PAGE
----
It is common enough for cultural expression in Latin America to be a medium for expressing dissenting beliefs and for provoking conversation about issues that the state –and some sectors of society-- would just as soon keep quiet. Novels as well as newspapers, narrative cinema as well as documentary films, have become part of the historical record, both as historical documents and as historiographical reflection on an era. With Garage Olimpo, Bechis participates in the creation of this historical archive, making memory under conditions of erasure, or within a struggle between inscription and erasure. There is nothing natural about the archive, however; it is not the ultimate reality. It is, rather the agreed-upon storehouse of material for remembering. Without the archive, claims of historical truth have no authority; the archive enables the legitimate construction of the past, because it contains the acceptable material for that construction. By amassing, culling, and representing historical material, the film announces itself as an authorizing text, not least because it provides a basis for action for its audience.

Bechis' stated intention to bring the recent history of Argentina into public discussion recalls Berel Lang’s observation that “reflection on the Holocaust also forces the viewer into history — in contrast to leaving him in the role of bystander.” (Lang, 2000, 150). The construction of the audience for Garage Olimpo is equivalent to the construction of the active citizen. In commentaries on the film, Bechis overtly links its Argentine spectators to the film’s subjects, their disappeared compatriots. Both groups, he observes, numbered around 30,000. In this implicit matching-up of viewers and victims in Bechis' arithmetic: one spectator for each disappeared man or woman, Bechis imagines a kind of personalized identification for each one of his spectators (Bechis).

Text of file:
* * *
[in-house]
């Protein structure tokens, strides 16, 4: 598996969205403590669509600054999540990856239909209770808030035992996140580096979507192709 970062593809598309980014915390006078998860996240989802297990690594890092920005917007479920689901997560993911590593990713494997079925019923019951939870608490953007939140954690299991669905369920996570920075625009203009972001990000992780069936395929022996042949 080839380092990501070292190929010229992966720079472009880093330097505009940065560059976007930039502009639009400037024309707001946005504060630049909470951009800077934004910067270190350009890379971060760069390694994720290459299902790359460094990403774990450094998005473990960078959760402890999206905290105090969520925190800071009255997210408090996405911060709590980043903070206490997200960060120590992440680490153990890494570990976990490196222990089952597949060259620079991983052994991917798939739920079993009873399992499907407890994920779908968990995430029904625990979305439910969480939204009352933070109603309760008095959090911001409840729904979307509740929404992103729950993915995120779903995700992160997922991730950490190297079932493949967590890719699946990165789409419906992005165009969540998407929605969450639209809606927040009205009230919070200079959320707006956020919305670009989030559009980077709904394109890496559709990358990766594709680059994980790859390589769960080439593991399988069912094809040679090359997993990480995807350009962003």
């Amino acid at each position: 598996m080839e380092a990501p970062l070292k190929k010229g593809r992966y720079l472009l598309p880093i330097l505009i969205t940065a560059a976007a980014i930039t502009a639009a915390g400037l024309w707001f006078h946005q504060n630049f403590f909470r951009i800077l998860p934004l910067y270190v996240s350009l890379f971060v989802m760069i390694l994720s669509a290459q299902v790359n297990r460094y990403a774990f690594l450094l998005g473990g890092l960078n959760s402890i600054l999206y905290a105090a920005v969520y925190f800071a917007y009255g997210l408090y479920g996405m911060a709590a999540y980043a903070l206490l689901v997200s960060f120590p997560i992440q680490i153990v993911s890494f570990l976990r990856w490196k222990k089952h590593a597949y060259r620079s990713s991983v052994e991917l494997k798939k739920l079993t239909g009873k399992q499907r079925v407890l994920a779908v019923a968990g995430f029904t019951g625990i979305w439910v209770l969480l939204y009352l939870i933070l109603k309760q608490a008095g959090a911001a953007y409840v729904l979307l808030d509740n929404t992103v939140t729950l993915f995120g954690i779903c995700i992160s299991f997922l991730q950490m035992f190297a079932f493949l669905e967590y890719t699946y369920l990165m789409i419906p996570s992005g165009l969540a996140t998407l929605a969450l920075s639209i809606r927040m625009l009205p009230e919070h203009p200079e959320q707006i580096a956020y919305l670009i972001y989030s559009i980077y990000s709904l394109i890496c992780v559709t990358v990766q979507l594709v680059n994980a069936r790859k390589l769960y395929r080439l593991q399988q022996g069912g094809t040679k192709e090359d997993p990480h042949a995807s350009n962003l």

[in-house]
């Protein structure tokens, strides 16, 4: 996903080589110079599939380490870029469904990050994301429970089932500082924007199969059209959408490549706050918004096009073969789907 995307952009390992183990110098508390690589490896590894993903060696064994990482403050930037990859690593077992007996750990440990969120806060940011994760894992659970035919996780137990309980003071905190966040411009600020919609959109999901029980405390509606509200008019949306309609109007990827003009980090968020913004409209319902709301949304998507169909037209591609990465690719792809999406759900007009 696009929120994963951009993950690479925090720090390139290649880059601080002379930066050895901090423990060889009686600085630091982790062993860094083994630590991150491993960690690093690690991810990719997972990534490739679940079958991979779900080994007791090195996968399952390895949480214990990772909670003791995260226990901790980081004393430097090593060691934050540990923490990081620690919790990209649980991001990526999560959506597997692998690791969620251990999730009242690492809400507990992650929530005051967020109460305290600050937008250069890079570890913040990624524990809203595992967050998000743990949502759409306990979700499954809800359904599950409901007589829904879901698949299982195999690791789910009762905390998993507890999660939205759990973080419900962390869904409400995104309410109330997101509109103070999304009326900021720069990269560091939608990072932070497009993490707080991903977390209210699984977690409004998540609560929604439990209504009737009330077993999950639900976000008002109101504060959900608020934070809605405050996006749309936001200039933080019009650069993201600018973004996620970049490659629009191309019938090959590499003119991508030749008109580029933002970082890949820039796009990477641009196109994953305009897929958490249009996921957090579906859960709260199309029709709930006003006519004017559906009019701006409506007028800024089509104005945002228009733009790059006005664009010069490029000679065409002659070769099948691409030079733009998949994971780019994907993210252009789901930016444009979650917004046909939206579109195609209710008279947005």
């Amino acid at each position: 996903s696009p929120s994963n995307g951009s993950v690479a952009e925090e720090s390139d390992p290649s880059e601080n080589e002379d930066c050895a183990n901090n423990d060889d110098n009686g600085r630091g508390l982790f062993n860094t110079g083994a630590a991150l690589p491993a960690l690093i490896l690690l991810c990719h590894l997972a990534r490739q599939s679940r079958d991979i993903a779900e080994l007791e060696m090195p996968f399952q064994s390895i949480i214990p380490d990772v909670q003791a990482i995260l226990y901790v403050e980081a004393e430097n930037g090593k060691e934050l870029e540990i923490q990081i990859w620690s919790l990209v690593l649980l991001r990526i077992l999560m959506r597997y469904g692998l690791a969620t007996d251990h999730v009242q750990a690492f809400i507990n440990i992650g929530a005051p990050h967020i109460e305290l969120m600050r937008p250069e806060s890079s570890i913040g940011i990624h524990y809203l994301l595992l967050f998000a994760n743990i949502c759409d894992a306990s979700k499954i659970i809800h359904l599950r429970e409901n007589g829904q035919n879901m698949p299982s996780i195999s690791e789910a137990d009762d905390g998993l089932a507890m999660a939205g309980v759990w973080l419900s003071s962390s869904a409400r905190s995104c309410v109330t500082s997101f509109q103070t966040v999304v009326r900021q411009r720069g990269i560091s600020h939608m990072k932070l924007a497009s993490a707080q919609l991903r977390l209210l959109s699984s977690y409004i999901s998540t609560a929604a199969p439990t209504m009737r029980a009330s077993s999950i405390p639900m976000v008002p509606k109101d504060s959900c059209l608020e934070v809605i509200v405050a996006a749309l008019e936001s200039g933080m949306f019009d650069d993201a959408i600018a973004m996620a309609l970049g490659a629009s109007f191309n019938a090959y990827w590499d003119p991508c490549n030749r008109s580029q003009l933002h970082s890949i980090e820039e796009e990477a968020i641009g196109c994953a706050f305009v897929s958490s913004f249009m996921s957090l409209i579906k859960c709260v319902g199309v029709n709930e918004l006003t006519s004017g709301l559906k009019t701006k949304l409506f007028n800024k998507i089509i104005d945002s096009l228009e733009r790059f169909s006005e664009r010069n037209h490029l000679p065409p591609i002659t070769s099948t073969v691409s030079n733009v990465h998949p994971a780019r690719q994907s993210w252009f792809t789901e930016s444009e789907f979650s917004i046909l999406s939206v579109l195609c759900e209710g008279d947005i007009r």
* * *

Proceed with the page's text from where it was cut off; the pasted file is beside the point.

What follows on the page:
Bechis' arithmetic of identification figures the transformation of viewer into political actor. But whereas the classic mode of political interpellation in the theater is the Brechtian scene that deliberately distances the viewer from the stage action, and whereas commentators on Holocaust film such as Gertrud Koch and Miriam Hansen similarly recommend avoiding the identification associated with narrative cinema, Bechis embraces narrative. He pulls us into the story, engulfs us in image and sound.

Bechis' choice to represent the extreme violence of the period, defies, in a way, the biblical injunction against making graven images. The prohibition against making pictures of God resonates with the reluctance to show the violence perpetrated on the victims of the Dirty War, as both would preclude the diminution of reality in favor of a mere referent. The representation of the Proceso’s practices risks reducing suffering to just another instance of generic film violence, or sentimentalizing and thereby containing it. In facing the conundrum of how to bear filmic witness, after the fact, to a historical moment that many would dearly prefer to relegate to forgetting, Bechis' response is not to avoid narrative cinema, but to utilize its conventions and techniques to draw the viewer in and to keep us watching.